Monday, February 7, 2011

Kitchen Understudy #2: Homemade Baking Powder

Dear mothers of small children who can't drop everything and run to the store every day,

Sometimes it's very convenient to be able to make things at home, be able to construct ingredients that are usually purchased pre-fab, from cheaper components that you already have laying around.  My father-in-law (the original Mr H) and I were discussing chemicals and ingredients in general, and he pointed out that "Everything is made up of the same basic chemicals, just more or less and in different combinations."

The magic key to making your own stuff is knowing how much more or less, and what different combinations to use!  This brings us to our important message of today: how to make baking powder!

More than once I have been at a friends' house, baking, and realized they had no baking powder ("I thought it was the same as baking soda!" they cry in disbelief, much to my chagrin).

In one respect, they are correct; baking soda and powder are both chemical leavening agents that build puffy, gassy bubbles in dough much faster than fast-acting yeast or sour starters do.  Hence, things like banana bread, Irish soda bread, and baking powder biscuits usually fall under the cookbook category of 'Quick Breads'.

Baking Soda (sodium bicarbonate, or alkali) is used in recipes with acidic ingredients it can interact with, like vinegars, lemon juice, buttermilk, non-Dutch processed cocoa, molasses, honey, and so on.  Baking soda is instant-acting and batters made with this leavener should always be baked immediately after mixing, with minimum stirring involved.

Baking Powder is a mixture of baking soda, an acid salt, and usually also a starch to absorb moisture so that the soda doesn't react with the dry ingredients until the wet components are added.  The acid salt can be cream of tartar or the less nutritiously desirable sodium aluminum sulfate.  The starch, which is technically optional, can be cornstarch - or arrowroot powder, if you are minimizing corn ingredients in your diet.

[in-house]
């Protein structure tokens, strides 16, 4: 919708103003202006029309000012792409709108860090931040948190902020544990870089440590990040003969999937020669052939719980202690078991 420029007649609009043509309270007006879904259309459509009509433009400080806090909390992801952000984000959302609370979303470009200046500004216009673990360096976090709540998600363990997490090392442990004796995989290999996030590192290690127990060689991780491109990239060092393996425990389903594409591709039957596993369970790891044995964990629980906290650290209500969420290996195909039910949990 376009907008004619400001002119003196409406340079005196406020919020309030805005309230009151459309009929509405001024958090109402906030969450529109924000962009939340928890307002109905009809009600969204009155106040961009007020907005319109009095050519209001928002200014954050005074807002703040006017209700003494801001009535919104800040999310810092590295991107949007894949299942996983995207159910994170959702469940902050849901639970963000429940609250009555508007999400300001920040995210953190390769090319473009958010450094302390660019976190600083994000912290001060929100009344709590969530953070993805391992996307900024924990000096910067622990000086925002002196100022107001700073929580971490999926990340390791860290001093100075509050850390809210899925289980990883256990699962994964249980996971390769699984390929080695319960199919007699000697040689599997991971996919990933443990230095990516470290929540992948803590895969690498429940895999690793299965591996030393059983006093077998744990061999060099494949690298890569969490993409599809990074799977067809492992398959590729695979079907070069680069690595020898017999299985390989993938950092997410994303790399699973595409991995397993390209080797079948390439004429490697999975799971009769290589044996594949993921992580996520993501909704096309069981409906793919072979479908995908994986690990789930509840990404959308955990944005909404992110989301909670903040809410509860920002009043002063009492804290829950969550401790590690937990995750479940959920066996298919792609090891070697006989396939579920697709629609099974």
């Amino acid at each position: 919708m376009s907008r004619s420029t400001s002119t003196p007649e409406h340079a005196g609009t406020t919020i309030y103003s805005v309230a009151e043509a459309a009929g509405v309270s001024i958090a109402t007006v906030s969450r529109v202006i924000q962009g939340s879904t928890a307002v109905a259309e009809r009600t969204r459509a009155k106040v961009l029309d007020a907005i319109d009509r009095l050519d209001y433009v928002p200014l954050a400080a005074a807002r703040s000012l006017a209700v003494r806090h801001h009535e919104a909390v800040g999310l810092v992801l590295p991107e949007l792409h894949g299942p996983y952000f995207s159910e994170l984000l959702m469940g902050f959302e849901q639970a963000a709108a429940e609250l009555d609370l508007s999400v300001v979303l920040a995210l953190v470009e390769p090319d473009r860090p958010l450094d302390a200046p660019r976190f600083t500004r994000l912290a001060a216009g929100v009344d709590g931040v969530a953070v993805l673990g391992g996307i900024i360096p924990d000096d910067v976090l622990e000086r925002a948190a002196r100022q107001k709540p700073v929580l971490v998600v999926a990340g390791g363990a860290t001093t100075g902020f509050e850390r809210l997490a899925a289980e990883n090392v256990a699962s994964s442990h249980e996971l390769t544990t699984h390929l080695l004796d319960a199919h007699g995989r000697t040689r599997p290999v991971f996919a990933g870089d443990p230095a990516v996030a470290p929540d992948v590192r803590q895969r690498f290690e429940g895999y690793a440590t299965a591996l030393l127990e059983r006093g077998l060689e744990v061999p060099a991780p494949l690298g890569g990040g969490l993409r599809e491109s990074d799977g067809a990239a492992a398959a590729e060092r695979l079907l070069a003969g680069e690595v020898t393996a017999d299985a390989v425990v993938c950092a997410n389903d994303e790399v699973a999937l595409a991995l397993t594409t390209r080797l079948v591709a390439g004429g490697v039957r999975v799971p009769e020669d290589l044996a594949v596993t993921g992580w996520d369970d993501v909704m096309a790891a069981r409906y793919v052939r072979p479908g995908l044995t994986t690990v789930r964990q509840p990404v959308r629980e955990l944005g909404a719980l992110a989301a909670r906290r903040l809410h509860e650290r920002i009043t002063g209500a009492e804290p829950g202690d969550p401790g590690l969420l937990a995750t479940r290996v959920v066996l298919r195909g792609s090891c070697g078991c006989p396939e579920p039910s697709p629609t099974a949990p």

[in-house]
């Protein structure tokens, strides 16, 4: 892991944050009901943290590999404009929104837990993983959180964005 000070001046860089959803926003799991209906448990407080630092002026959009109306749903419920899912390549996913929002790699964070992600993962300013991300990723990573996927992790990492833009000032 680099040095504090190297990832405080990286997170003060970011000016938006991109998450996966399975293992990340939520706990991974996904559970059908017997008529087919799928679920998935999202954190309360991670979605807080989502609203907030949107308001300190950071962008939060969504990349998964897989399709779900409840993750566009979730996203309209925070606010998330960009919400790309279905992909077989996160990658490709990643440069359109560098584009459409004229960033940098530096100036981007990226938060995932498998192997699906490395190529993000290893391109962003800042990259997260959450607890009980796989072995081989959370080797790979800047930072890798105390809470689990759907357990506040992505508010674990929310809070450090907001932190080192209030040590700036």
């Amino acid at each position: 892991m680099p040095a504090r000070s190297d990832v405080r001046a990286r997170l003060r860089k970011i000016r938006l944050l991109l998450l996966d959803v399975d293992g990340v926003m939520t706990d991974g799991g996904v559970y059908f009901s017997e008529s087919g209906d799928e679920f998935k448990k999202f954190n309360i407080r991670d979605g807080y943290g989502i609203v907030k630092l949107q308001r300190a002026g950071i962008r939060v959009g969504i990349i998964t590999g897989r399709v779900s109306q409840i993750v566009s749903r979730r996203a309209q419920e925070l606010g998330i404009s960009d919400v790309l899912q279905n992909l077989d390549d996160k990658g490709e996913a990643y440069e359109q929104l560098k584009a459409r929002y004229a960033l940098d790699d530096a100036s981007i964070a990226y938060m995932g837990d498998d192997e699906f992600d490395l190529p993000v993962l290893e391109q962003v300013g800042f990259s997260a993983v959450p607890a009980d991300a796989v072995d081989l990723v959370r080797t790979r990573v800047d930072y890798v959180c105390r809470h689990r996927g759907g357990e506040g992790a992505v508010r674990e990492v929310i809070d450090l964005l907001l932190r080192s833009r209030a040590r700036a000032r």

Double-acting Baking Powder is what you would buy in the grocery store, as prepared single-acting baking soda is generally only sold for commercial baking.  As the name indicates, double-acting baking powder leavens twice (hence the double-acting).  When the batter is initially mixed, there is the immediate acidic reaction with the wet ingredients of the batter and the baking soda, and carbon dioxide gas is produced.  The second reaction doesn't take place until the temperatures are elevated (that is to say the batter goes into the oven), and the gas cells expand and cause the batter to rise.  This is what happens in the overnight no-fuss coffeecake recipe.

Homemade Baking Powder (recipes below) is not double-acting - if you use homemade baking powder in a recipe I would recommend baking the batter right away and not delaying (so make sure you preheat the oven when you start mixing your ingredients!).

How long do these last in my cupboard?  
Baking Soda can sit in the cupboard, sealed, for an indefinite length of time.  If you are worried that it is too old and you want to test the effectiveness before mixing it into your ingredients, mix 1/4 teaspoon of soda with 2 teaspoons of vinegar.  It should bubble up immediately just like in science class.

Baking Powder should only sit in the cupboard for about six months; the components to homemade baking powder, however (soda, cream of tartar, arrowroot/cornstarch), can sit in the cupboard indefinitely so you can keep those handy and mix up smaller batches at a time. To test if baking powder is still active, mix 1 teaspoon powder with 1/2 cup hot water; it should bubble up immediately.

How much baking powder do I use in a recipe? 
If you are creating your own recipe, a good rule of thumb is 1 to 2 teaspoons baking powder to 1 cup of flour.  Too much baking powder, and the gas bubbles will expand too quickly and cause the batter to collapse in baking.  Too little baking powder, and there won't be enough gas bubbles and the batter will be dense and tough.

Aluminum-Free Baking Powder 
If you bought this at the grocery store, it would cost twice as much as regular baking powder.  Crazy, huh?  

Sodium bicarbonate: 1/4 cup baking soda
Acid Salt: 1/2 cup cream of tartar
Starch: 1/2 cup arrowroot powder or 1/4 cup cream of tartar (optional, and highly recommended especially if you are going to put this in your cupboard for storage)

Mix ingredients together and store in a cool, dry place.  I don't recommend storing unless you include the starch ingredient.

Good luck with your baking!  Do you know any handy recipes?  Please do share!

Mrs H

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